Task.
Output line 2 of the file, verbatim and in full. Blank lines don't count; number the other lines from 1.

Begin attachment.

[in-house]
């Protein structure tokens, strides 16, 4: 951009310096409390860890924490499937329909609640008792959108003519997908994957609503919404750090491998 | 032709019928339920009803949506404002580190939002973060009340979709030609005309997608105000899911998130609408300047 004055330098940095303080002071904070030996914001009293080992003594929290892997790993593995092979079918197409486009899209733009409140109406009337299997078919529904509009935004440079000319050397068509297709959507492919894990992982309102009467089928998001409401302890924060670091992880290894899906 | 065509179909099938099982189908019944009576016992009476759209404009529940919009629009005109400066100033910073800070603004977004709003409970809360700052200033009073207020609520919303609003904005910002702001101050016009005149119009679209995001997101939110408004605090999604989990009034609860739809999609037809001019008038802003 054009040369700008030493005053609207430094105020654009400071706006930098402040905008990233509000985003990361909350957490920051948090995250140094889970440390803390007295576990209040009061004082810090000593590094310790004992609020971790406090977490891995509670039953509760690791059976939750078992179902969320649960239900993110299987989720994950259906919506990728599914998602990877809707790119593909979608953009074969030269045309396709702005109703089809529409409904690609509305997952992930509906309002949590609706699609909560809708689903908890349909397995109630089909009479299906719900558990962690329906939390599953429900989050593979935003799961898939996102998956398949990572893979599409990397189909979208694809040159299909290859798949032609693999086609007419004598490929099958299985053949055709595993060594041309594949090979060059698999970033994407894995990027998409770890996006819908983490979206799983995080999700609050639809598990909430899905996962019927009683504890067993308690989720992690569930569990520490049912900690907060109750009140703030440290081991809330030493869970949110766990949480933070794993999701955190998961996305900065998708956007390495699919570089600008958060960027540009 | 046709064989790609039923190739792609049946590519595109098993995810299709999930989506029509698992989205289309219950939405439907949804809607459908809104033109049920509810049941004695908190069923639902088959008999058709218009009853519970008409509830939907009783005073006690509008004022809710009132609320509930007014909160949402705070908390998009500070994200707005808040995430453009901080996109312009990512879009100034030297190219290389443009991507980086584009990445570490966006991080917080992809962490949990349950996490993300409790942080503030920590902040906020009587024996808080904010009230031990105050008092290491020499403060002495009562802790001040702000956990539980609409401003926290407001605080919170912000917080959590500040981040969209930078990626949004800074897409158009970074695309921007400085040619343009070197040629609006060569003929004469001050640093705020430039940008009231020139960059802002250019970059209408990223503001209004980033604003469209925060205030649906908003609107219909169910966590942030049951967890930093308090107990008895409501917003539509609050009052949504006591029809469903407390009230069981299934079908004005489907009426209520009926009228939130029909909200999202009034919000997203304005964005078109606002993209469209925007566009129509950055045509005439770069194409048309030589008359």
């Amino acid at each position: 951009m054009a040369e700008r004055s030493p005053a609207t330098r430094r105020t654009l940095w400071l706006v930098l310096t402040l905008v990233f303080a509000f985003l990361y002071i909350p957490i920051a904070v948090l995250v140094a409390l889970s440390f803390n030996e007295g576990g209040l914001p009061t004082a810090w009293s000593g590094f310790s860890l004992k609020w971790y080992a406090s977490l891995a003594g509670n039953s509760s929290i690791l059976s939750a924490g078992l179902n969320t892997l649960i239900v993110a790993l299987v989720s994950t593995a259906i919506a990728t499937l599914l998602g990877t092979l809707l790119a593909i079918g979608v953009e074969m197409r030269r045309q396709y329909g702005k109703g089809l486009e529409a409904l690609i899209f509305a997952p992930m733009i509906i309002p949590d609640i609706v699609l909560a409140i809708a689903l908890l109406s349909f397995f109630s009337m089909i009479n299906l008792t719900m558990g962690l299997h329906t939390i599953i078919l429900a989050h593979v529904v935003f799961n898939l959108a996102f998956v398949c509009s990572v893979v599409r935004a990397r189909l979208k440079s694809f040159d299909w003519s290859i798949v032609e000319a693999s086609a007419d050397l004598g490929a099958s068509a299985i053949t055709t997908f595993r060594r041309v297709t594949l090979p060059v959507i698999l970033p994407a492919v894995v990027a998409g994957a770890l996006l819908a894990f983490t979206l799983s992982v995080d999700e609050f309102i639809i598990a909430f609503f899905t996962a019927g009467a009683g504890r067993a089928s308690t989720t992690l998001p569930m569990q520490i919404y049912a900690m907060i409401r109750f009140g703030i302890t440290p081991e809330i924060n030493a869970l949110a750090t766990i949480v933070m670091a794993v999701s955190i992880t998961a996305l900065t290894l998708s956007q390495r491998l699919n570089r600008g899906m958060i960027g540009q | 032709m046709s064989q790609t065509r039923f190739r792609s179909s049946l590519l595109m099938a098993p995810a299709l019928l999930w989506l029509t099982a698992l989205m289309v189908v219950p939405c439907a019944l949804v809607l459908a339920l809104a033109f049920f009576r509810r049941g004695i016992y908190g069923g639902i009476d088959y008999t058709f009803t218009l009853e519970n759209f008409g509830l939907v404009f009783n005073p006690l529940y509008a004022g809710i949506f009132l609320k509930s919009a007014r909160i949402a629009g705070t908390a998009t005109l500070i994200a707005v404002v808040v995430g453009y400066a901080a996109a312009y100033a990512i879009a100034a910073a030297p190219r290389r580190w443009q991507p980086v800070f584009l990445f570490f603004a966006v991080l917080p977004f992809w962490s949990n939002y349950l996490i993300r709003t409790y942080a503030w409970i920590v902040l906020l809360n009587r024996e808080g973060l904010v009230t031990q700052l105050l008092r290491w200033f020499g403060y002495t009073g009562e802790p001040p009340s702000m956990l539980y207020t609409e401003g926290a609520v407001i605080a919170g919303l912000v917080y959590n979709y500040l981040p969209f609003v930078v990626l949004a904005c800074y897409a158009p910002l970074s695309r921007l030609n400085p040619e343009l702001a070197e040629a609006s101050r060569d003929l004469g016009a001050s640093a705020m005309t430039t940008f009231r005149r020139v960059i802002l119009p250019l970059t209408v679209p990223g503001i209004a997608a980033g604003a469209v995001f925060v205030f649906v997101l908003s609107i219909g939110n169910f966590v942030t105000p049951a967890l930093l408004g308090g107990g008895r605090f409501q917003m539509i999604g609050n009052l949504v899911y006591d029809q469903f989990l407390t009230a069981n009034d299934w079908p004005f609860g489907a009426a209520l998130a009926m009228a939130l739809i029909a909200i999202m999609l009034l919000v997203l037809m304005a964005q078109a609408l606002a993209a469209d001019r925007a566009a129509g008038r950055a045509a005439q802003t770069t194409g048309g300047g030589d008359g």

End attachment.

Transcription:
């Protein structure tokens, strides 16, 4: 951009310096409390860890924490499937329909609640008792959108003519997908994957609503919404750090491998 | 032709019928339920009803949506404002580190939002973060009340979709030609005309997608105000899911998130609408300047 004055330098940095303080002071904070030996914001009293080992003594929290892997790993593995092979079918197409486009899209733009409140109406009337299997078919529904509009935004440079000319050397068509297709959507492919894990992982309102009467089928998001409401302890924060670091992880290894899906 | 065509179909099938099982189908019944009576016992009476759209404009529940919009629009005109400066100033910073800070603004977004709003409970809360700052200033009073207020609520919303609003904005910002702001101050016009005149119009679209995001997101939110408004605090999604989990009034609860739809999609037809001019008038802003 054009040369700008030493005053609207430094105020654009400071706006930098402040905008990233509000985003990361909350957490920051948090995250140094889970440390803390007295576990209040009061004082810090000593590094310790004992609020971790406090977490891995509670039953509760690791059976939750078992179902969320649960239900993110299987989720994950259906919506990728599914998602990877809707790119593909979608953009074969030269045309396709702005109703089809529409409904690609509305997952992930509906309002949590609706699609909560809708689903908890349909397995109630089909009479299906719900558990962690329906939390599953429900989050593979935003799961898939996102998956398949990572893979599409990397189909979208694809040159299909290859798949032609693999086609007419004598490929099958299985053949055709595993060594041309594949090979060059698999970033994407894995990027998409770890996006819908983490979206799983995080999700609050639809598990909430899905996962019927009683504890067993308690989720992690569930569990520490049912900690907060109750009140703030440290081991809330030493869970949110766990949480933070794993999701955190998961996305900065998708956007390495699919570089600008958060960027540009 | 046709064989790609039923190739792609049946590519595109098993995810299709999930989506029509698992989205289309219950939405439907949804809607459908809104033109049920509810049941004695908190069923639902088959008999058709218009009853519970008409509830939907009783005073006690509008004022809710009132609320509930007014909160949402705070908390998009500070994200707005808040995430453009901080996109312009990512879009100034030297190219290389443009991507980086584009990445570490966006991080917080992809962490949990349950996490993300409790942080503030920590902040906020009587024996808080904010009230031990105050008092290491020499403060002495009562802790001040702000956990539980609409401003926290407001605080919170912000917080959590500040981040969209930078990626949004800074897409158009970074695309921007400085040619343009070197040629609006060569003929004469001050640093705020430039940008009231020139960059802002250019970059209408990223503001209004980033604003469209925060205030649906908003609107219909169910966590942030049951967890930093308090107990008895409501917003539509609050009052949504006591029809469903407390009230069981299934079908004005489907009426209520009926009228939130029909909200999202009034919000997203304005964005078109606002993209469209925007566009129509950055045509005439770069194409048309030589008359």